“Sugar Boxx” introduces the LBI: Lesbian Before Incarceration

When we hear the words “lesbian” and “camp” in the same sentence, we’re more likely to think about summer weekends than movies. But Sugar Boxx, released this week on DVD and starting a run on Showtime Friday, is not a likely movie.

For one thing, it’s a women-in-prison movie without an actual prison. Producers didn’t have the budget for a prison cell, so most of the action takes place outside, in a “work camp.”

But for us, the real difference between Sugar Boxx and similarly themed B-movies is its portrayal of lesbians. Instead of just picturing butch guards or cellmates that force young, innocent newbies into sexual servitude in exchange for protection, Sugar Boxx features a character who’s already a lesbian — in a committed relationship.

Valerie March (Geneviere Anderson) is a reporter who gets herself arrested in order to investigate a prostitution ring run by the warden at a women’s prison. As a Salon.com notes, “much of the film’s suspense is generated by Valerie’s efforts to avoid compromising her sexual orientation as the drooling hicks of the Sugar State Women Prison attempt to force themselves on her.”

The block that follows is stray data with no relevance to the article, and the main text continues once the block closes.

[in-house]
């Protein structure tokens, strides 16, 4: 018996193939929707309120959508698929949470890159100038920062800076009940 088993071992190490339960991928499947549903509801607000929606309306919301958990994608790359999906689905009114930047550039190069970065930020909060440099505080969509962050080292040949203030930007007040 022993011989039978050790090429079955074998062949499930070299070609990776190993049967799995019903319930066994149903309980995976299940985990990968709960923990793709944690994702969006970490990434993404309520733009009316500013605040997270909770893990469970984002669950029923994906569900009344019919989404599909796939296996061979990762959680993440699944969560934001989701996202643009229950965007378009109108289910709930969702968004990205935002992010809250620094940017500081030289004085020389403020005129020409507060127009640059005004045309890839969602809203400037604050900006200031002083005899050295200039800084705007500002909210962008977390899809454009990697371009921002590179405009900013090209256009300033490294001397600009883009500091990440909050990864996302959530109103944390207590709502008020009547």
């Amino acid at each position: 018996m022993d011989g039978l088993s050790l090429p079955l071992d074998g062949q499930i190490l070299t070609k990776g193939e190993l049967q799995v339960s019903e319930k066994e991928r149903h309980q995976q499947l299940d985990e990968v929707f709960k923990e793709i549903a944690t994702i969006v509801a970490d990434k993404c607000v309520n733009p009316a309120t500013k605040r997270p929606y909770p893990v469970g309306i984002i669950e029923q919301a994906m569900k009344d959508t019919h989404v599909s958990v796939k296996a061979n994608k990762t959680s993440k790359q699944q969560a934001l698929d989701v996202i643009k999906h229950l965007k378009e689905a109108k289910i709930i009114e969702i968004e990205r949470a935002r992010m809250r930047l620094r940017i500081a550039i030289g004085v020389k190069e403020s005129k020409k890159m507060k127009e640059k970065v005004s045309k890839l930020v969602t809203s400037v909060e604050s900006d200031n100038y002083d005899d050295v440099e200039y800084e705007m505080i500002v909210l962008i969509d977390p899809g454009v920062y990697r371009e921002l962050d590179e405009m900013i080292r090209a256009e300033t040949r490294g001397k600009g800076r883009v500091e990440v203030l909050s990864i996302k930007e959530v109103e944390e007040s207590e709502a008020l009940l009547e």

Make no mistake, this is a Grindhouse-style sexploitation movie, where the inmates are topless most of the time — and tank tops are standard prison issue. It’s brutal, sexually gratuitous and silly. And yes, the warden is an evil lesbian who uses her power to force Val into sexual compliance. But you know, some lesbians actually are evil; we’ve all dated at least one.

Here’s the only trailer we can show you — nothing obscene, but I would still rate it NSFW.

The cast features some of B-movies’ best-known names: Kitten Natividad, Jack Hill, Jacqueline Scott and recently departed Tura Satana. And The’la “Rain” Brown brings the best of blaxploitation as tough, potty-mouthed prostitute Loretta Sims, who calls to mind a gritty version of Pam Grier. Loretta and Val get chained together for work detail and, after a wet tank top fight, become the best of friends.

Is Sugar Boxx an important movie? Probably not. If you don’t like exploitation movies or camp, don’t put it on your Netflix list because you saw it on AfterEllen.com. This isn’t a lesbian movie. Sugar Boxx fits squarely in the women-in-prison category, without question. But what this movie shows — that we’ve never seen before — is that actual lesbians in prison face a different set of problems than LURDs (Lesbian Until Release Date).

Granted, most people won’t notice or won’t get it. (One reviewer said that he doubted Val would mind giving the warden a “box lunch” since she was a lesbian already. Blerg.) But a main character with realistically depicted lesbian orientation, even in a genre focused on T&A, seems to me to be a step forward.

Do you agree? Is Val’s sexual orientation in Sugar Boxx a positive sign for lesbian visibility? Or am I grasping at straws here? I’d love to know what you think.

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